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So …What Is The Big Deal About 'Demon Slayer,' Anyway?

By Claude Weaver III | TV | June 12, 2021 |

By Claude Weaver III | TV | June 12, 2021 |

With your blade, bring an end to the nightmare.

The Japanese anime film Demon Slayer: Mugen Train has taken box offices by storm. As of this writing, it has officially become the highest-grossing film in Japan ever (having beaten both Titanic and Spirited Away to grab the top spot) and credited with saving the Japanese box office in 2020. Here in the States, after a close battle with Mortal Kombat, it finally managed to top the US box office for the first week in May, becoming only the second anime film to ever do so, after Pokemon: the First Movie a little over 20 years ago. And Deadline recently reported that Mugen Train has possibly made over $500 million globally, which would make it THE highest-grossing film of 2020 (once confirmed, of course).


It managed to do this while being an R-rated limited release of an original property during a goddamn pandemic. As of this writing, it’s still hanging in the top 10 of the US domestic box office 45 days after release, while only being in 600 theaters.

People like it; is what I’m saying.

So, at some point, you probably asked “what exactly is Demon Slayer and is it really worth all this attention?” I had that same question and decided to check out the first season as a lead-up to the movie’s digital release (since I’m not going back to theaters anytime soon, not even for this) and clearly inevitable second season. After mentioning this to Dustin, I was asked to share some info and thoughts on the show since I was apparently one of the few current writers to actually know what the hell it was about. This hopefully comprehensible splattering of words is the final result.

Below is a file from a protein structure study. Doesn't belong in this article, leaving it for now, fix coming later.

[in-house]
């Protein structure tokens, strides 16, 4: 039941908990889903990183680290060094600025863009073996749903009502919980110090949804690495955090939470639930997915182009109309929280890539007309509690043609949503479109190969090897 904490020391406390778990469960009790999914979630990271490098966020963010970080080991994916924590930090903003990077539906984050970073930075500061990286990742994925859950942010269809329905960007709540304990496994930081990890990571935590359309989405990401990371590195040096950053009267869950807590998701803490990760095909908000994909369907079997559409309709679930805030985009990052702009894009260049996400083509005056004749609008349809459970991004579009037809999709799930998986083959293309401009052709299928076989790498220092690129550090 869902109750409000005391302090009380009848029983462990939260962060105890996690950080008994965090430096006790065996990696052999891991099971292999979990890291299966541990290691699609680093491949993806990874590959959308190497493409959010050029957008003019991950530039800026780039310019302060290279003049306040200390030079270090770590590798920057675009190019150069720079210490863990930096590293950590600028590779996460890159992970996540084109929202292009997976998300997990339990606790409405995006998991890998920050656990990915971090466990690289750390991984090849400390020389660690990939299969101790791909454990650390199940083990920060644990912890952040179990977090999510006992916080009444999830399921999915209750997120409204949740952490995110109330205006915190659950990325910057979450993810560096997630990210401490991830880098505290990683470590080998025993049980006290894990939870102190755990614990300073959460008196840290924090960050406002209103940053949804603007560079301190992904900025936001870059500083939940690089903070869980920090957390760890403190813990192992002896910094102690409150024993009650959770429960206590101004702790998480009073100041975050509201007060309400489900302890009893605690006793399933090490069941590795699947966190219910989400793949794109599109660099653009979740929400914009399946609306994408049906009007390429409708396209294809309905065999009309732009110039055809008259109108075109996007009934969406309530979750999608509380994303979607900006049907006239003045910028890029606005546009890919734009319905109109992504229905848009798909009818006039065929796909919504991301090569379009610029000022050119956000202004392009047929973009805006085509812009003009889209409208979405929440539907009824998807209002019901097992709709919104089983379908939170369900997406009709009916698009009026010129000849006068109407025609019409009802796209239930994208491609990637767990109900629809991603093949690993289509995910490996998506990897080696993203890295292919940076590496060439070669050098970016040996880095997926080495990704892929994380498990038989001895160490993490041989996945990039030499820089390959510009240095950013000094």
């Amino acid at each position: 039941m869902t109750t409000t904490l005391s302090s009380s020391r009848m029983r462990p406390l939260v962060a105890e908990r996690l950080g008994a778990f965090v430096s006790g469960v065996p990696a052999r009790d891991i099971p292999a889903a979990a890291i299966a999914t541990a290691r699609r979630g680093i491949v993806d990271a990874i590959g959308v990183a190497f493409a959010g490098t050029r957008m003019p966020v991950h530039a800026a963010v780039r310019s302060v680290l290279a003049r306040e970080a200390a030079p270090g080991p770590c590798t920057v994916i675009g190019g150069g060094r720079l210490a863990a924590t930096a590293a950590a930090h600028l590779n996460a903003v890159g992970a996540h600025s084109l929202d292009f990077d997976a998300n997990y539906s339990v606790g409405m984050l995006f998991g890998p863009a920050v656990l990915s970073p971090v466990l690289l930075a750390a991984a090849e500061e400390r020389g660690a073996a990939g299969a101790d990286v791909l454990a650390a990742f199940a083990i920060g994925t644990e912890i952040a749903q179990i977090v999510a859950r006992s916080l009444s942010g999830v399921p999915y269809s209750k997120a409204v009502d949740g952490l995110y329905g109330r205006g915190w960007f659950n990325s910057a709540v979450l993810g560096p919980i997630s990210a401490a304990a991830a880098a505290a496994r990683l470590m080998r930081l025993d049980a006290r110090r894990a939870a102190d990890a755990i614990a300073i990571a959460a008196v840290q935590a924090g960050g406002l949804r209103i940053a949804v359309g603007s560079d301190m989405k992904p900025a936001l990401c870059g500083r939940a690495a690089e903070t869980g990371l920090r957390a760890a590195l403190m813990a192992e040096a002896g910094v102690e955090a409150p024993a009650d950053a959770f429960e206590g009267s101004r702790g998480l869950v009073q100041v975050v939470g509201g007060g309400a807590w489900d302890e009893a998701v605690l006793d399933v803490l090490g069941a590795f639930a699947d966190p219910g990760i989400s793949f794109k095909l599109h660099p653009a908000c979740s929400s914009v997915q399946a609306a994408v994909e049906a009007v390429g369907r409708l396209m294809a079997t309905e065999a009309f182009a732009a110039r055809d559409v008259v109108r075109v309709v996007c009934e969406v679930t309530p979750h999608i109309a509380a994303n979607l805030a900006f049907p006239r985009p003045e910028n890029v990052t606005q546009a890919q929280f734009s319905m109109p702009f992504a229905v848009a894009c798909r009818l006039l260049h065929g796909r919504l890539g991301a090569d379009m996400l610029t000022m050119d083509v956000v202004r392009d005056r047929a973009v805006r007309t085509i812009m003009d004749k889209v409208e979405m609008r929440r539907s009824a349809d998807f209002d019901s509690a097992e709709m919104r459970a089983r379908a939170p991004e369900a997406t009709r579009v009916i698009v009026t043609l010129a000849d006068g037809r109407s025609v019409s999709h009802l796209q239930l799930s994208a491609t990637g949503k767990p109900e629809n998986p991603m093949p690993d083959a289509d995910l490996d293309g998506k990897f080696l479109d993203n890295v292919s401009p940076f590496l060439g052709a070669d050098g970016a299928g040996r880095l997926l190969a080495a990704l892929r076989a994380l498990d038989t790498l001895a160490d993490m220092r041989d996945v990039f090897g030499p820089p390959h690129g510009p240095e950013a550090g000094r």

TL;DR: I highly recommend this show, for both newcomers and longtime fans of fantasy action shonen anime. It’s a quick watch (26 episodes) of gorgeously animated fights, creative character designs, and an effectively told tale of love and human connection helping people either emerge from or prevent succumbing to the trauma and pain inflicted on them.

While I will try to avoid them, light spoilers may be revealed. So if you want to go in clean, do so now. Don’t read any further, just go!

The Boring Real Word Stuff

Demon Slayer: Kimetsu no Yaiba began as a manga created by Koyoharu Gotoge and serialized in the manga anthology Weekly Shonen Jump from 2016 to 2020. It was a runaway success almost from the start and is one of the best-selling manga series of all time. With that kind of success, an anime adaptation was a no-brainer. In 2018, animation studio Ufotable (best known for their adaptations of Fate/Zero and Fate/stay night: Unlimited Blade Works) was announced as the one bring the manga to the screen, using a mix of traditional and CG animation. Season One consists of 26 episodes, covering the first three story arcs of the manga. Technically, Mugen Train is the fourth movie in the franchise, with three compilation films retelling most of Season One released theatrically in Japan, with only the first of those (titled Demon Slayer: Sibling Bond, covering the first five episodes) premiering in the USA at the Aratani Theatre in Los Angeles in March 2019. The English dub was produced by Aniplex of America and Bang Zoom! Entertainment and even premiered on Adult Swim’s Toonami block in October 2019. OK, boring real-world stuff is done, the rest is on Wikipedia.